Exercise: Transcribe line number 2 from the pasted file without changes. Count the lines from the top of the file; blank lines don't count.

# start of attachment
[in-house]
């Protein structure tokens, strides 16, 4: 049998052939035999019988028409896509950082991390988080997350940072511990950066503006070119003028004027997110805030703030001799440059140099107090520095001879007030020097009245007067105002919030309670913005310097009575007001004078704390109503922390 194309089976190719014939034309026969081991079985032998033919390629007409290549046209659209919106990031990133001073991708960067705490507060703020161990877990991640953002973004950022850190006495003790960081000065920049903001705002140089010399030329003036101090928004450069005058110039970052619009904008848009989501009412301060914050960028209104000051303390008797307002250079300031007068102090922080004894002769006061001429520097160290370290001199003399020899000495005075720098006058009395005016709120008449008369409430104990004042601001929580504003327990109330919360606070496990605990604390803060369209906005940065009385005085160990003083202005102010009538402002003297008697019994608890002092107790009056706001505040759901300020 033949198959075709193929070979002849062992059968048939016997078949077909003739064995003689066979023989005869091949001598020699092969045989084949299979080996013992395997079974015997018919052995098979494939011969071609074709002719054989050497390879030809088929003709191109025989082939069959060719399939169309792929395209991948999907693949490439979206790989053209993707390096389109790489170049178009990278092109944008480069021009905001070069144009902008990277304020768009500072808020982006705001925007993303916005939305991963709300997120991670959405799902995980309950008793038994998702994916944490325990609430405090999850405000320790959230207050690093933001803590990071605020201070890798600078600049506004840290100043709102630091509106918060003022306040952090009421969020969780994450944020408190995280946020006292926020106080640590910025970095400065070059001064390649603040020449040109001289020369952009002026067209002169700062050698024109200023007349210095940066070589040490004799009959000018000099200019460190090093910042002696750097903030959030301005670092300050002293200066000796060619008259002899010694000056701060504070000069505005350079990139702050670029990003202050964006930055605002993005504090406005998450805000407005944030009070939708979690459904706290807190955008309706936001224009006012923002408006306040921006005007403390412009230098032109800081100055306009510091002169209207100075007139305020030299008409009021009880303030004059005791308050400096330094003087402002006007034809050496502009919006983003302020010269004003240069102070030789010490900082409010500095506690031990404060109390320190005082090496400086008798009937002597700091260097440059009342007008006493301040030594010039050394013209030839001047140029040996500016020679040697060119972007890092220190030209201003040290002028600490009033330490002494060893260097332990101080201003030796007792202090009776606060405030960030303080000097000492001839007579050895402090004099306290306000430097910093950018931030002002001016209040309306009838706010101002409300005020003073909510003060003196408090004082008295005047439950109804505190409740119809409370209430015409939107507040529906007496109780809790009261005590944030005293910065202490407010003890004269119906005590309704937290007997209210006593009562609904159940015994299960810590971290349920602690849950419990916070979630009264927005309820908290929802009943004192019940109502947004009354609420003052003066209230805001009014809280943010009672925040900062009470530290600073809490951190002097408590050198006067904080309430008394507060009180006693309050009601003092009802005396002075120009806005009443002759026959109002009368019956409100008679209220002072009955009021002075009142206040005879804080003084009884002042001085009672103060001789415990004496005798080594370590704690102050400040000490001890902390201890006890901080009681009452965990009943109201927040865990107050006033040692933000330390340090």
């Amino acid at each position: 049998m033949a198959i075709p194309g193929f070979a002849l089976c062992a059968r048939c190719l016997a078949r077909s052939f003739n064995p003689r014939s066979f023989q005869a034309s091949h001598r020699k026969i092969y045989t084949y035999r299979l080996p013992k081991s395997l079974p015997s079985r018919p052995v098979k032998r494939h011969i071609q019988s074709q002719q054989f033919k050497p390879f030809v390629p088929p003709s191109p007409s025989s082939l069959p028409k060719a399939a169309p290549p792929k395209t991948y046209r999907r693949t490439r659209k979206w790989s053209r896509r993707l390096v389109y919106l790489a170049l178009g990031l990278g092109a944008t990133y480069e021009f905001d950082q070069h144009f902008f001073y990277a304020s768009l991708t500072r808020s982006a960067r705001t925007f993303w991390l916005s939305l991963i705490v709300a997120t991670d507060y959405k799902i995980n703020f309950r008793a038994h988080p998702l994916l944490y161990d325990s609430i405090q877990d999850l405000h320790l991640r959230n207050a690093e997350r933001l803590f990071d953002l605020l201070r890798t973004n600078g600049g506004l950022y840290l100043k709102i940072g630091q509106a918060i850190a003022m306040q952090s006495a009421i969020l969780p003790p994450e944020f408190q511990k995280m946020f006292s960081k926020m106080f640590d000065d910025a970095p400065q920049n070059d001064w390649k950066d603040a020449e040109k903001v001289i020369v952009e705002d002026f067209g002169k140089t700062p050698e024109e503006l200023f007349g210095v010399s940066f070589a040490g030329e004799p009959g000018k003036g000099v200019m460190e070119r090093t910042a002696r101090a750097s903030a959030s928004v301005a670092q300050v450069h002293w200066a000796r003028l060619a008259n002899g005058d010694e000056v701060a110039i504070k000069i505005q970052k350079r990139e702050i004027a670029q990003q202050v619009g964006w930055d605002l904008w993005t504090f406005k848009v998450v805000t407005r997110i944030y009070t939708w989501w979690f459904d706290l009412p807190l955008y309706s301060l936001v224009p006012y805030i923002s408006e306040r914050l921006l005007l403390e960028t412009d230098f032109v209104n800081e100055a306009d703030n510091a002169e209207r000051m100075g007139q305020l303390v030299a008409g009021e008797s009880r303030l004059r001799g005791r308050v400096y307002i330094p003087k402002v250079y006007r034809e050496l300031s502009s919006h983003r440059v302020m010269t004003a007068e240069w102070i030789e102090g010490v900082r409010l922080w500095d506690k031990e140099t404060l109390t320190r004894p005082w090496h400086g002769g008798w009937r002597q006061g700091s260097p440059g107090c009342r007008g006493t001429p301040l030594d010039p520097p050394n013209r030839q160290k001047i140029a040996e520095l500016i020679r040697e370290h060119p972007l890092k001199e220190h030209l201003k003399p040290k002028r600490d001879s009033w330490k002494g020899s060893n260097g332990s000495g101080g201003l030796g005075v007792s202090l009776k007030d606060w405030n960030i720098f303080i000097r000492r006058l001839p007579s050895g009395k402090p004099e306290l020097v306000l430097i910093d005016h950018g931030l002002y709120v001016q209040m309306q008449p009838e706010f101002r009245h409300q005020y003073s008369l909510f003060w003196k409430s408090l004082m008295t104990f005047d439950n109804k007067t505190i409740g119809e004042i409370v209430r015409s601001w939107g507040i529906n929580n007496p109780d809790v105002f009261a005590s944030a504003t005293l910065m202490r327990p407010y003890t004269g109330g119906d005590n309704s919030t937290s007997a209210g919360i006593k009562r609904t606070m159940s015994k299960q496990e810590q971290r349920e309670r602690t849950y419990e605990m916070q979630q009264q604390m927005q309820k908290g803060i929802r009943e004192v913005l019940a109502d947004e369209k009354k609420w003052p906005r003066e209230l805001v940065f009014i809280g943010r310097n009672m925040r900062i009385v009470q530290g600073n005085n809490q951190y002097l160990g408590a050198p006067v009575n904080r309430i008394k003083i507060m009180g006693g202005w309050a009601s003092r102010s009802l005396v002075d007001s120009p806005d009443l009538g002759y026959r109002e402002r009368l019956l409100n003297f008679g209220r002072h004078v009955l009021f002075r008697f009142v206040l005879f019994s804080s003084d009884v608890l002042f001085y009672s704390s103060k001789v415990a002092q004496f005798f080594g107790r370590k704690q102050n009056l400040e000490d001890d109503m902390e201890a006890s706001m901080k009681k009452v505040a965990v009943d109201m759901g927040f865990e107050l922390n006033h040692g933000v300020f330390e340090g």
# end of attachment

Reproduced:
């Protein structure tokens, strides 16, 4: 049998052939035999019988028409896509950082991390988080997350940072511990950066503006070119003028004027997110805030703030001799440059140099107090520095001879007030020097009245007067105002919030309670913005310097009575007001004078704390109503922390 194309089976190719014939034309026969081991079985032998033919390629007409290549046209659209919106990031990133001073991708960067705490507060703020161990877990991640953002973004950022850190006495003790960081000065920049903001705002140089010399030329003036101090928004450069005058110039970052619009904008848009989501009412301060914050960028209104000051303390008797307002250079300031007068102090922080004894002769006061001429520097160290370290001199003399020899000495005075720098006058009395005016709120008449008369409430104990004042601001929580504003327990109330919360606070496990605990604390803060369209906005940065009385005085160990003083202005102010009538402002003297008697019994608890002092107790009056706001505040759901300020 033949198959075709193929070979002849062992059968048939016997078949077909003739064995003689066979023989005869091949001598020699092969045989084949299979080996013992395997079974015997018919052995098979494939011969071609074709002719054989050497390879030809088929003709191109025989082939069959060719399939169309792929395209991948999907693949490439979206790989053209993707390096389109790489170049178009990278092109944008480069021009905001070069144009902008990277304020768009500072808020982006705001925007993303916005939305991963709300997120991670959405799902995980309950008793038994998702994916944490325990609430405090999850405000320790959230207050690093933001803590990071605020201070890798600078600049506004840290100043709102630091509106918060003022306040952090009421969020969780994450944020408190995280946020006292926020106080640590910025970095400065070059001064390649603040020449040109001289020369952009002026067209002169700062050698024109200023007349210095940066070589040490004799009959000018000099200019460190090093910042002696750097903030959030301005670092300050002293200066000796060619008259002899010694000056701060504070000069505005350079990139702050670029990003202050964006930055605002993005504090406005998450805000407005944030009070939708979690459904706290807190955008309706936001224009006012923002408006306040921006005007403390412009230098032109800081100055306009510091002169209207100075007139305020030299008409009021009880303030004059005791308050400096330094003087402002006007034809050496502009919006983003302020010269004003240069102070030789010490900082409010500095506690031990404060109390320190005082090496400086008798009937002597700091260097440059009342007008006493301040030594010039050394013209030839001047140029040996500016020679040697060119972007890092220190030209201003040290002028600490009033330490002494060893260097332990101080201003030796007792202090009776606060405030960030303080000097000492001839007579050895402090004099306290306000430097910093950018931030002002001016209040309306009838706010101002409300005020003073909510003060003196408090004082008295005047439950109804505190409740119809409370209430015409939107507040529906007496109780809790009261005590944030005293910065202490407010003890004269119906005590309704937290007997209210006593009562609904159940015994299960810590971290349920602690849950419990916070979630009264927005309820908290929802009943004192019940109502947004009354609420003052003066209230805001009014809280943010009672925040900062009470530290600073809490951190002097408590050198006067904080309430008394507060009180006693309050009601003092009802005396002075120009806005009443002759026959109002009368019956409100008679209220002072009955009021002075009142206040005879804080003084009884002042001085009672103060001789415990004496005798080594370590704690102050400040000490001890902390201890006890901080009681009452965990009943109201927040865990107050006033040692933000330390340090």